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Topic: The Intuition And Deduction Thesis – 511876
If the doctrine of space and time is the first major part of hismodel of the mind, the doctrine of synthesis is the second. Kantclaimed, as we saw earlier, that three kinds of synthesis are requiredto organize information, namely apprehending in intuition, reproducingin imagination, and recognizing in concepts (A97-A105). Each of thethree kinds of synthesis relates to a different aspect of Kant'sfundamental duality of intuition and concept. Synthesis ofapprehension concerns raw perceptual input, synthesis of recognitionconcerns concepts, and synthesis of reproduction in imagination allowsthe mind to go from the one to the other.
The proposed reading of the first identity-proposition is also affected, accordingly. We have already proposed that that identical function that gives unity to a judgment and to a synthesis in an intuition, i.e. the transcendental unity of apperception, is the very unity of the identical action, i.e. combination, that is involved in the second identity-proposition. This combination is none other than that involved in a judgment. " . . . we can reduce all acts of the understanding to judgments" (A 69/B 94). And " . . . the understanding . . . is nothing but the faculty of combining a priori, and of bringing the manifold of given represetations under the unity of apperception" (B 135). So, the unity of the identical action in the second identity-proposition is the very unity that is referred to in the first identity-proposition. Of course this must be the case, since a judgment and a synthesis in an intuition are both combinations (B 135, B 142, B 143, B 150, B 162b) and the unity belonging to all combinations is the transcendental unity of apperception (B 131, B 132, B 134-5).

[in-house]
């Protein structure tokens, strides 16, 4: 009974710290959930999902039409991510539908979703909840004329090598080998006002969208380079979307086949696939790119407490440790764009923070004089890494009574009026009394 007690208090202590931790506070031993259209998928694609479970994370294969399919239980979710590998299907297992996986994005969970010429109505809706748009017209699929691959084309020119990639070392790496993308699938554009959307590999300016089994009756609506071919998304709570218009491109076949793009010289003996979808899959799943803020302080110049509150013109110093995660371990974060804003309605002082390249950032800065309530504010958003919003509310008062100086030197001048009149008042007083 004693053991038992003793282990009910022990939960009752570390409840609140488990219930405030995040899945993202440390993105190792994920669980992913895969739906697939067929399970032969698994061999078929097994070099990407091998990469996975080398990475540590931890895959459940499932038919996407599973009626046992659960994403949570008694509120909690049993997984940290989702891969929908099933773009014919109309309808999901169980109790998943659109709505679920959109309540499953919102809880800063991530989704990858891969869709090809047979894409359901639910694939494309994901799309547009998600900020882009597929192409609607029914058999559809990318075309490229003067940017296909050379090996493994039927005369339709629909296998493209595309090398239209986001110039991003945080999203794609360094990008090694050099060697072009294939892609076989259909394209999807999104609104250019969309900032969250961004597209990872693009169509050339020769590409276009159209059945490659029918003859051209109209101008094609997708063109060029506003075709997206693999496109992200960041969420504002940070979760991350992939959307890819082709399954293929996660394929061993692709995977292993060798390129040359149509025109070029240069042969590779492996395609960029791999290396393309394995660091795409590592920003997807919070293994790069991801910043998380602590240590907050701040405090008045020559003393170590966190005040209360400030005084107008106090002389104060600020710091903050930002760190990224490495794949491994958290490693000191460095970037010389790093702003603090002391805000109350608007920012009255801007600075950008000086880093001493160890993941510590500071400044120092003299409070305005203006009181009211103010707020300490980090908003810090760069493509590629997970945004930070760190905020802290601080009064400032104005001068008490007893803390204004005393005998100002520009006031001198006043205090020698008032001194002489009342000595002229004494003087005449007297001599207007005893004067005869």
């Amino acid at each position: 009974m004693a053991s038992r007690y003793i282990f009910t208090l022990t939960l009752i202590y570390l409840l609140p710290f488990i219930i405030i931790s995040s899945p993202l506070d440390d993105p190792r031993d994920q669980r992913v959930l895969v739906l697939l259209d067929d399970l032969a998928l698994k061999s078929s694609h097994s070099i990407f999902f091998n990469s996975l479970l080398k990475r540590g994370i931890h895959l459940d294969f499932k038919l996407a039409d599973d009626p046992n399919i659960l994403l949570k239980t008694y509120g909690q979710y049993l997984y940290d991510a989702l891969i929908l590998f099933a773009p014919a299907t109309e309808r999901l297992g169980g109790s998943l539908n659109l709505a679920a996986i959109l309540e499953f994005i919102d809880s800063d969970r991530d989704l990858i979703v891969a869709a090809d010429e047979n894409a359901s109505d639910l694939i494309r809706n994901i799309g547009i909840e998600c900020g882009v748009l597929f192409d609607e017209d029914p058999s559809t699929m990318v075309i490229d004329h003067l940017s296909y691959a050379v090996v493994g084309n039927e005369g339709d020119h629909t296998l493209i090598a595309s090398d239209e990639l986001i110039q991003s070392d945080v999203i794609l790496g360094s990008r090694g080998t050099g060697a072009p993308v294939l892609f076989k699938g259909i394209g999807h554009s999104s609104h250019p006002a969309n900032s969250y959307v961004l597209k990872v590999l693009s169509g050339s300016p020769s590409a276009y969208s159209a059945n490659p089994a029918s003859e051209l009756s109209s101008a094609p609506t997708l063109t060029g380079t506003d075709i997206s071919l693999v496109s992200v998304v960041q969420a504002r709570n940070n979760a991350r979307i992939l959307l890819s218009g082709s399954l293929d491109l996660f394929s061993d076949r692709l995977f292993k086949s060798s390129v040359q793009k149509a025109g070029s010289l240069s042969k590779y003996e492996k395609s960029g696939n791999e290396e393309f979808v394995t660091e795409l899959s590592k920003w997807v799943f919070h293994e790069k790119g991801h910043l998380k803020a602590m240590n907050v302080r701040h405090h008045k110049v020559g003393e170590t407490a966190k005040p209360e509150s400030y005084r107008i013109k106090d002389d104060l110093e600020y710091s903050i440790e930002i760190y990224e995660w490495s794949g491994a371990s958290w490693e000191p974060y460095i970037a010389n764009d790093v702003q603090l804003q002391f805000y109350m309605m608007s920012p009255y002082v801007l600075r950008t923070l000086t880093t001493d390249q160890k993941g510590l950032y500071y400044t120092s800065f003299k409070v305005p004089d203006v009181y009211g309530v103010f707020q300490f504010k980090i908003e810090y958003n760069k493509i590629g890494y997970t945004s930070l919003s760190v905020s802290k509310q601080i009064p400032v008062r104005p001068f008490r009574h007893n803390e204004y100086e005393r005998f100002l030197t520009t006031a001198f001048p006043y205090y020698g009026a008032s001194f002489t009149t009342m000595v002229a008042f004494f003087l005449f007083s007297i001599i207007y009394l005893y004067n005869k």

The Intuition And Deduction Thesis